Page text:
THE REAL, THE SYMBOLIC AND THE METALINGUISTIC
By Amanda Cuesta
Rosa Queralt undertook the task of organizing and analyzing the work of Idoia Montón in the precise and resolute style that was her hallmark in a collection of texts which serves as an indispensable order for me to approach Idoia’s work in all its depths. The material was published in a previous monograph (1) of her painting and covered her trajectory up until the year 2013.
This current publication has the humble task of taking up where the other left off and presents the recent years of the artist’s production.
Idoia Montón’s work is an ongoing inquiry into the expressivity of painting when it interacts with the realities which contextualize the artist’s workspace, studio and living space. Artistic practice is always a way of looking at and understanding the world, and painting is a script that has its own particular codes and laws.
Idoia Montón’s creative process spurns form a free flow of forms, finding ideas and expressive elements through small formal experiments that have the potential to develop into works of greater complexity. This publication begins with a selection of these preliminary work; exquisite laboratory creations which anticipate what follows.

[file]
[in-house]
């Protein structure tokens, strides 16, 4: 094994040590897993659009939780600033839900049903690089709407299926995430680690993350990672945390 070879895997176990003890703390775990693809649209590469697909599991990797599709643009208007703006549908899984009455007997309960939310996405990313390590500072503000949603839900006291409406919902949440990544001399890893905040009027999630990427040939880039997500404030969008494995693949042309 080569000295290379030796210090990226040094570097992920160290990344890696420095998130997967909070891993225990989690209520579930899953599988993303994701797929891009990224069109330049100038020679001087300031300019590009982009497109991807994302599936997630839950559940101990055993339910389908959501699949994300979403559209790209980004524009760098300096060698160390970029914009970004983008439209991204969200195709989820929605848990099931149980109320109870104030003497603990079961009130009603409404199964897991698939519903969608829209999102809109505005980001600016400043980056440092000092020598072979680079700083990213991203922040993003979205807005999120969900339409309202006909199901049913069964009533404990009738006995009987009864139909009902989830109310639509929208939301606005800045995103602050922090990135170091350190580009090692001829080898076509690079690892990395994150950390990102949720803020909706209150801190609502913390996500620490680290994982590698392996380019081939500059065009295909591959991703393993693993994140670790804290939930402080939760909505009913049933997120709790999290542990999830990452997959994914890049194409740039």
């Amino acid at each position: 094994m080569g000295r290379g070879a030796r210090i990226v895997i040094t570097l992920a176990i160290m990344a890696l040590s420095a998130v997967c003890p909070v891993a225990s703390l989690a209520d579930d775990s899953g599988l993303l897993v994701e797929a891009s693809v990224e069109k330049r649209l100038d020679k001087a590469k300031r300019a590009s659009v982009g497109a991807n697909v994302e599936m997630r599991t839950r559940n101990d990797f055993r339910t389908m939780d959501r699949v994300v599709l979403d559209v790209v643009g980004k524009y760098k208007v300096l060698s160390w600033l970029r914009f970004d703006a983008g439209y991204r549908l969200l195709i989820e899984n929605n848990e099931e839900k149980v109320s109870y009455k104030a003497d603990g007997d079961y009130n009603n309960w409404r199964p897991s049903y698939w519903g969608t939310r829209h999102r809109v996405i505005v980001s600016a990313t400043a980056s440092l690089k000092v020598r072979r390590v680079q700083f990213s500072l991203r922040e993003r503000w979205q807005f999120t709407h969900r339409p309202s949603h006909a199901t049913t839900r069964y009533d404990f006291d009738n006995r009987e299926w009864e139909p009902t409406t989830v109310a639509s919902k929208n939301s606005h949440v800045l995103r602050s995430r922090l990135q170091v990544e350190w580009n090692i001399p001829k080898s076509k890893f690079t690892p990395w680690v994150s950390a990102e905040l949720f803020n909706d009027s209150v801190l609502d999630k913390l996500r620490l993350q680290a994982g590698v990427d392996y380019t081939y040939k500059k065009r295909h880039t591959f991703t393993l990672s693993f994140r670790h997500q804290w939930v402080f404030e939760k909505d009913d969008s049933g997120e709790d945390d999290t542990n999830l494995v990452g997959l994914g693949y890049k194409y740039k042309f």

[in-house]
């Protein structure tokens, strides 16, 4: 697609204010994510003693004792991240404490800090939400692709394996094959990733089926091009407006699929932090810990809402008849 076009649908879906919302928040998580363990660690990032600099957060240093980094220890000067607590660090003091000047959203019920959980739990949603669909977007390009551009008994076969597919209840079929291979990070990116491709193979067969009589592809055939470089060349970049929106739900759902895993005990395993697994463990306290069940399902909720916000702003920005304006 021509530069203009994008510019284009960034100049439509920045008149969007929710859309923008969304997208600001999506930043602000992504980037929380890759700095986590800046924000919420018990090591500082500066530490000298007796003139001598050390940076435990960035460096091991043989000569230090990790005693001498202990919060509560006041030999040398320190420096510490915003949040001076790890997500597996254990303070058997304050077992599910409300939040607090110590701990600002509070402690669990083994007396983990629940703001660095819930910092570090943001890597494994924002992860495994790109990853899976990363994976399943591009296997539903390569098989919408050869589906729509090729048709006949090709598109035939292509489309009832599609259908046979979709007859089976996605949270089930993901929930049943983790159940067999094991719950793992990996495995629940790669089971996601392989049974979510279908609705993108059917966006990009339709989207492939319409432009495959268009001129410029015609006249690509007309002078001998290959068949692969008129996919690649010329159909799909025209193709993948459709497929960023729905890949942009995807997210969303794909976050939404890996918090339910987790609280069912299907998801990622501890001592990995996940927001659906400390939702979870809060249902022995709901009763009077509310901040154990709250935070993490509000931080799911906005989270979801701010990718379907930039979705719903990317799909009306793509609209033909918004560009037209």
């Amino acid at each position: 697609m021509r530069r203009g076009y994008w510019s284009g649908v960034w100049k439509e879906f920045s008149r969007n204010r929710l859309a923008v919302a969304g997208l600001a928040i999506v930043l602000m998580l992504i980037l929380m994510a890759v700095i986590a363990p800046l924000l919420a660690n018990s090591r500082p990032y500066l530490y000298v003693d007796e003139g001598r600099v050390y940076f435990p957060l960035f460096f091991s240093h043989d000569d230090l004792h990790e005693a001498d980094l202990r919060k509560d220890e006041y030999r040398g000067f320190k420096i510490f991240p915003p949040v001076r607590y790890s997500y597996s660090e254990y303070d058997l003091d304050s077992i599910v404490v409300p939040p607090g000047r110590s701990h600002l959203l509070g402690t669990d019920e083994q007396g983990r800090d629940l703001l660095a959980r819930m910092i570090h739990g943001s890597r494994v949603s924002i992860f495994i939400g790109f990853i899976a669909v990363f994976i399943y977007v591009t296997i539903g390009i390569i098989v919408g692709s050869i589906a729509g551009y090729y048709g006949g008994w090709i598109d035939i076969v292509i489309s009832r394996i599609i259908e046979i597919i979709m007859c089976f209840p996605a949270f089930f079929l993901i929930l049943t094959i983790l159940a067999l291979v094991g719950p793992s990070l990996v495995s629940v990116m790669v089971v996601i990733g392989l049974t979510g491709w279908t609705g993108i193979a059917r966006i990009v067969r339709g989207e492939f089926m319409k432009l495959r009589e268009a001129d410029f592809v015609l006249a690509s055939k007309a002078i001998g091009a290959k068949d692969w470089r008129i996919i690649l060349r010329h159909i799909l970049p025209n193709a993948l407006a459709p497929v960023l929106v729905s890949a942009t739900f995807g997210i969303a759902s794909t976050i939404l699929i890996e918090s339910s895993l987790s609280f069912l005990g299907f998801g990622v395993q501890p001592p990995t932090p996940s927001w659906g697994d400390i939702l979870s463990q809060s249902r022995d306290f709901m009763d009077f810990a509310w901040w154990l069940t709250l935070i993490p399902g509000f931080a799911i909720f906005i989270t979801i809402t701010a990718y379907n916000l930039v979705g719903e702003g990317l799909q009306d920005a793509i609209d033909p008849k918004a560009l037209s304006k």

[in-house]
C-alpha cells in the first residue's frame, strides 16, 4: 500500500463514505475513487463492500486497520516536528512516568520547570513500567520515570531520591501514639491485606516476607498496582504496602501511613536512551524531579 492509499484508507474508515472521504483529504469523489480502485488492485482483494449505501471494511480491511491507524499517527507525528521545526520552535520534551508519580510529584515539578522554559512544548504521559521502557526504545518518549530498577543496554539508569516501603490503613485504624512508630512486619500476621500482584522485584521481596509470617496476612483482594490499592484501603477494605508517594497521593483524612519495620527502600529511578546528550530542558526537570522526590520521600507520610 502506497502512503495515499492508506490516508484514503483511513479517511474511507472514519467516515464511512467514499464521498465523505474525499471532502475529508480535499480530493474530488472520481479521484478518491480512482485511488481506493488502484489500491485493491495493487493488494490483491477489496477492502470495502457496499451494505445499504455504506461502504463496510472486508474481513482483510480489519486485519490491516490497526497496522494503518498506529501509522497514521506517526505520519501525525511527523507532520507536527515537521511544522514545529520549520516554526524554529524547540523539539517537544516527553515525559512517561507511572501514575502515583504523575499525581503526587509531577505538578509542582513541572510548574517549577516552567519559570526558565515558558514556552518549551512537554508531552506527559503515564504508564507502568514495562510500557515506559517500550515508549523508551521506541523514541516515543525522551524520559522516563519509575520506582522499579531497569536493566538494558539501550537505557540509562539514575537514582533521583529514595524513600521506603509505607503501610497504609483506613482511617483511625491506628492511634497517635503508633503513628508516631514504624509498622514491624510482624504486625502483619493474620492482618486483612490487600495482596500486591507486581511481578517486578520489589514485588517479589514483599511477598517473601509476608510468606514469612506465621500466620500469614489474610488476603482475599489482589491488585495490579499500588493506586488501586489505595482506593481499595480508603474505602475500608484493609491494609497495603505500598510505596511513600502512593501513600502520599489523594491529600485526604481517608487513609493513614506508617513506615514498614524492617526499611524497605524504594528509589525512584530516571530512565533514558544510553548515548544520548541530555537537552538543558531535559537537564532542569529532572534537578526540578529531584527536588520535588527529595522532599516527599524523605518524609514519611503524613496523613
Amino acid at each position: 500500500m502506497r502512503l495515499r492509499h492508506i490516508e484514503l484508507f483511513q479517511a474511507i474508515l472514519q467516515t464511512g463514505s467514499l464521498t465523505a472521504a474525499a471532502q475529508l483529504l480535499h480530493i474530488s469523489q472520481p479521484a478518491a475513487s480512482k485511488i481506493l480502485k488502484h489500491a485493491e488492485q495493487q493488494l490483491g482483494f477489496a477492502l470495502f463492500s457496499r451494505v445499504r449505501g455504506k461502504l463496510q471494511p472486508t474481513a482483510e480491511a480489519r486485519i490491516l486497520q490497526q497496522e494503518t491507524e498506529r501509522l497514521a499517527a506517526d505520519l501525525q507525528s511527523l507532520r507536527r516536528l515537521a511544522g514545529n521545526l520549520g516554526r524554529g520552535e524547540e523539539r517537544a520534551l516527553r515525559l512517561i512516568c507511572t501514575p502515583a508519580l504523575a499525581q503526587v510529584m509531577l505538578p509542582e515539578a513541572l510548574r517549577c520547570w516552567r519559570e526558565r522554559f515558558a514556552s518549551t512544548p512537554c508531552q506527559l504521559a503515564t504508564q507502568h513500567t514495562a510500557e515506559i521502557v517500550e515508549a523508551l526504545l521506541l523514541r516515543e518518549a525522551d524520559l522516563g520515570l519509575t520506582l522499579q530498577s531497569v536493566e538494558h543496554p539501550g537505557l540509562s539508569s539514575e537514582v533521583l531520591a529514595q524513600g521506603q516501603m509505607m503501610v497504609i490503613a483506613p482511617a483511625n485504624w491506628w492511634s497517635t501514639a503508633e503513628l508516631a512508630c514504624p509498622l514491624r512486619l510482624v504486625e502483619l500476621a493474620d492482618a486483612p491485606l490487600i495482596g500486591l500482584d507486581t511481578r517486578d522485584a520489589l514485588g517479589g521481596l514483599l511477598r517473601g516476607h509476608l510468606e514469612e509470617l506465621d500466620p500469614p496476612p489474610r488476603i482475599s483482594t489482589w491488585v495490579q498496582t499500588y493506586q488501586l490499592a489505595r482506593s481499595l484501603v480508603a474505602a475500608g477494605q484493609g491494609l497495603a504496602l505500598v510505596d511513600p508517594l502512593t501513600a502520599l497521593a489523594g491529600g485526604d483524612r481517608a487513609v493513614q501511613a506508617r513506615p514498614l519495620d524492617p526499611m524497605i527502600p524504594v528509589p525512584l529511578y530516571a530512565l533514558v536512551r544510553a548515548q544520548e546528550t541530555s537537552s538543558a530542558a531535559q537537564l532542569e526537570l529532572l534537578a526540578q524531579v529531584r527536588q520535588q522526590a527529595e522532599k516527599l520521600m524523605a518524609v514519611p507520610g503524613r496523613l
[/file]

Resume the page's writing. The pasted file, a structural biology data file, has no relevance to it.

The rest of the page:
The shapes, the chromatic range, the assembly techniques and the collage in these pieces lay the groundwork for what will become more complex as we turn the pages; A world where sublimated or grotesque abstract representations and regurgitations meet with a fascination for beauty, which despite it all, contains life. Here, somehow, lies the key to Idoia Montón’s gaze; inhabiting the threshold where a tear in the clean forms of representation allows it to breathe and heal, as it becomes the seed for expression, making way for order and an understanding of things.